Blame and Praise Debate: Who is Evil?
Updated: Jun 27, 2020
In my previous post, I shared Part 3 of 5 of the Blame and Praise Debate which demonstrated a sad example of a person attacking the character of God in order to justify themselves. As I ponder this behavior once again, especially in regards to Part 4 of 5 of this debate, I am reminded of the chain of blame in Genesis 3. After Adam and Eve commit high treason against God, the following events occur:
Adam and Eve try to cover their shame with fig leaves (Gen 3:7) and hide themselves from the presence of God (Gen 3:8)
God questions Adam (Gen 3:9-11)
Adam essentially blames both Eve and God for his sin when he says “the woman whom you gave to be with me, she gave me fruit of the tree, and I ate.” (Gen 3:12)
God questions Eve, and Eve blames the serpent (Gen 3:13)
Now, obviously God was not fooled by the blame game. Adam, Eve, and the serpent were all held responsible for their evil, and God pronounced a curse (Gen 3:14-19). We are born with the sin nature of Adam and Eve and suffer from the same curse to this day (Rom 5:12, Rom 8:20-21).
Roughly six thousand years later, the same hide and blame game continues. Humanists hide themselves from the God of the Bible by pretending He does not exist. Moreover, they use their own standard of judgment (i.e. personal opinion) to reason that He would be “evil” if He did exist. This is exactly what JS attempts to do. Below is Part 4 of 5 of the debate.
God cannot be all-knowing, all-powerful, and all-good. If he knows a child is being raped, has the power to stop it, and doesn't, then he is evil. If he knows a child is being raped, wants to stop it, but can't, then he is not all-powerful. If he wants to stop a child from being raped, has the power to do so, but doesn't know it's happening, then he's not all-knowing. Your God cannot exist. And since y'all are so focused on the all-knowing and all- powerful aspects of him, us atheists conclude that he is, in fact, evil. Because only a soulless, heartless monster would allow a child to be raped.
JS, if God were to execute immediate judgment on all evil, then you would be condemned right away for your own sins. Have you ever bullied somebody in your life? Have you ever cut somebody down? Have you ever hated somebody enough that you would be happy if they were physically harmed or killed? If you answered “yes” to any of those questions, then biblically speaking, the intentions of your heart make you a murderer (Matthew 5:21-22). Might even your "heartless monster" and "evil" descriptions of God be considered murder of the heart? Interestingly, it was murderous anger that caused the Jews to nail God the Son to a cross (Mark 15:13-14). God gave you life…eyes to see, ears to hear, taste buds to enjoy food, special talents and abilities, and yet, you curse Him. For a temporary time, God is not executing immediate judgment in every single instance of evil, because if He did so, nobody would ever be saved (2 Peter 3:9)*. However, there will come a time where sin and evil will be done away with forever, and unrepentant rapists, murderers, etc., will be severely punished in the eternal fire of hell (1 Corinthians 6:9-10; Revelation 21:8). Only those who repent and accept God’s free gift of salvation will have eternal life in a world free from sin, suffering, and death (1 Corinthians 6:11; Revelation 21:1-5). By the way, by what ultimate standard do you judge God to be “evil” and a "heartless monster" in your worldview? Does your materialistic, evolutionary worldview support an ultimate standard of right and wrong? Or is that your personal opinion? *God wants you to be saved as well, if you are willing to repent and ask for His forgiveness.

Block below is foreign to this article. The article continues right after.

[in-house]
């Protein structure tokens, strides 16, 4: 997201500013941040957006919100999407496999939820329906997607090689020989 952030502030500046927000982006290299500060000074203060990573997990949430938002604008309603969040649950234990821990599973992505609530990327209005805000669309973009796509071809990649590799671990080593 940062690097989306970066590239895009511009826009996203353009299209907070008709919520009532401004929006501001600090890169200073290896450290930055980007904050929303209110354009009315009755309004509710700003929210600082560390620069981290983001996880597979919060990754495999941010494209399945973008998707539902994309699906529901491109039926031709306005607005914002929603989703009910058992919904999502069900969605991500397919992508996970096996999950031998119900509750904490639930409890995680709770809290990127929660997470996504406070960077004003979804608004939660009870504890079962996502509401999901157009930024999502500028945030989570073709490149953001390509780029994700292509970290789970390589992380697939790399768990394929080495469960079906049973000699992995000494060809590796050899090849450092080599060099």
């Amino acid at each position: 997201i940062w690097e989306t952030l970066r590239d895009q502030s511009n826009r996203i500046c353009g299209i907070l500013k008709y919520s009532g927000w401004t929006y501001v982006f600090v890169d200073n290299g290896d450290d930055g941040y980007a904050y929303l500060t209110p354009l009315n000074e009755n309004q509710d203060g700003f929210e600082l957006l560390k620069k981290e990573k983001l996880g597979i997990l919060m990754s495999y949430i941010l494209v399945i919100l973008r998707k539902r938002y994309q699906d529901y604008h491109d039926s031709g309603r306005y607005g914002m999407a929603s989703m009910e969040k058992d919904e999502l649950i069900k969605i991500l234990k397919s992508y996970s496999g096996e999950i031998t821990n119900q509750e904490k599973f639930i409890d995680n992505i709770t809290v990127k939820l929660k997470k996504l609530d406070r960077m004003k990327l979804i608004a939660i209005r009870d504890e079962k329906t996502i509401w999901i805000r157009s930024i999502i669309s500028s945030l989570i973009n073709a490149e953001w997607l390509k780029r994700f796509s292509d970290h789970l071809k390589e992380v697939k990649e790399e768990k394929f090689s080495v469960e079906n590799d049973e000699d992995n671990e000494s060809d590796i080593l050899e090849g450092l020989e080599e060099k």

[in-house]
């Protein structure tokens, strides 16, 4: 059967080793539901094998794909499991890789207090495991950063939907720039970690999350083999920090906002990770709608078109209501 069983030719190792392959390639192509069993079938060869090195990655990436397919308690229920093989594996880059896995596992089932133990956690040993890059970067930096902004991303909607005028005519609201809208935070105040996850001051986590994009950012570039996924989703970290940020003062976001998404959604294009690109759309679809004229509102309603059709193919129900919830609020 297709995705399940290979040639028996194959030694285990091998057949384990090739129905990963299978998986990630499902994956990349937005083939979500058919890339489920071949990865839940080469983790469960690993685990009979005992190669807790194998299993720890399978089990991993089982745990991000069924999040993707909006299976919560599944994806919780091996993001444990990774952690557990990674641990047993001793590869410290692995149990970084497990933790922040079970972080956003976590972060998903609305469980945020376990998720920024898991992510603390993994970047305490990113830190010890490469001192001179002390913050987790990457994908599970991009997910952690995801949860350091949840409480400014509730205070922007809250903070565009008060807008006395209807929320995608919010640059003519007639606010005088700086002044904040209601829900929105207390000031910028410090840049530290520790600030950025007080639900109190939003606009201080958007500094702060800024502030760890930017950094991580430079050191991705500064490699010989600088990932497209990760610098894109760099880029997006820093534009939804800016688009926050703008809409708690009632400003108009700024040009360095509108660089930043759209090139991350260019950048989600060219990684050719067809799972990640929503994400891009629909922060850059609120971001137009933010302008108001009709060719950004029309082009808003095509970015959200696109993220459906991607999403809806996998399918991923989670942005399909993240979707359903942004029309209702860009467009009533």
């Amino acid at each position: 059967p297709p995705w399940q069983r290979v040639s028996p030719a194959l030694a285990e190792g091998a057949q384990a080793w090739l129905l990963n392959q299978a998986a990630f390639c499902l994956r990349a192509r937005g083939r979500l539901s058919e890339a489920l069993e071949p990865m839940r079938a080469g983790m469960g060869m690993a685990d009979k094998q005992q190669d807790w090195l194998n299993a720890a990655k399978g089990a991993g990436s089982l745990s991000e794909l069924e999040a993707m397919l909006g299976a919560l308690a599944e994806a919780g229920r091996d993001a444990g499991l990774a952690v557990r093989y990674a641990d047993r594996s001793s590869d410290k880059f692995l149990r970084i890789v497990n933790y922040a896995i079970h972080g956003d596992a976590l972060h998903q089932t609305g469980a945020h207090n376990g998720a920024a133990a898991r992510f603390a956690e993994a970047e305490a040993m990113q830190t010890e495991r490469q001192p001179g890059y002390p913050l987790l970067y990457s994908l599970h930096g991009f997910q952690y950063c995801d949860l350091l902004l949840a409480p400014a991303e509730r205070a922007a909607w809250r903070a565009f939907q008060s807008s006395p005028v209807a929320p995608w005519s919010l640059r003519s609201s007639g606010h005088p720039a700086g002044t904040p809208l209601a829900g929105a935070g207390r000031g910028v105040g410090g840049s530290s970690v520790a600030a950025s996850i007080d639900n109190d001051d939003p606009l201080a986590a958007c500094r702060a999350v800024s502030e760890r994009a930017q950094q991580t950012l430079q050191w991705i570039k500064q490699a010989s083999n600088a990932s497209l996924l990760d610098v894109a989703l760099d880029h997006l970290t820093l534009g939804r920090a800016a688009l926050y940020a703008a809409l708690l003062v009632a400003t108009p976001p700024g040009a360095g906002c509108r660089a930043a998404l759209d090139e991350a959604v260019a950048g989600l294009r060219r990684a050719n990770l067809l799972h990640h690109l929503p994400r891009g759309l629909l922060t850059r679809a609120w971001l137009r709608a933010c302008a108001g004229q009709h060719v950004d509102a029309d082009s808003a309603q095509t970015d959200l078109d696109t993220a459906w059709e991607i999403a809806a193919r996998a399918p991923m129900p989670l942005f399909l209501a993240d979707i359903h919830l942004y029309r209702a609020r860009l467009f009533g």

God’s Word being the Ultimate Standard provides countless confirmations of the fact that God is perfectly holy, righteous, and just (Deut 32:4 and many other verses). On the other hand, humans are considered “evil” (Matthew 7:11, and many other verses). Yet, in the midst of our evil, God the Son died for us (Romans 5:8). Even while pronouncing the curse in Genesis 3, God promised the Savior.[i] God defines justice, love, and mercy with His Word and His character. The God of the Bible is worthy of our worship and praise (Revelation 4:11).
I did not see any further comment from JS. I hope and pray that JS and many other humanists will repent and place their trust in the person and work of God the Son: Jesus.
[i] I highly recommend the Answers in Genesis article entitled “Seed of Promise in Genesis 3:15” by Dr. William Varner. Here’s the URL: https://answersingenesis.org/gospel/seed-promise-genesis-315/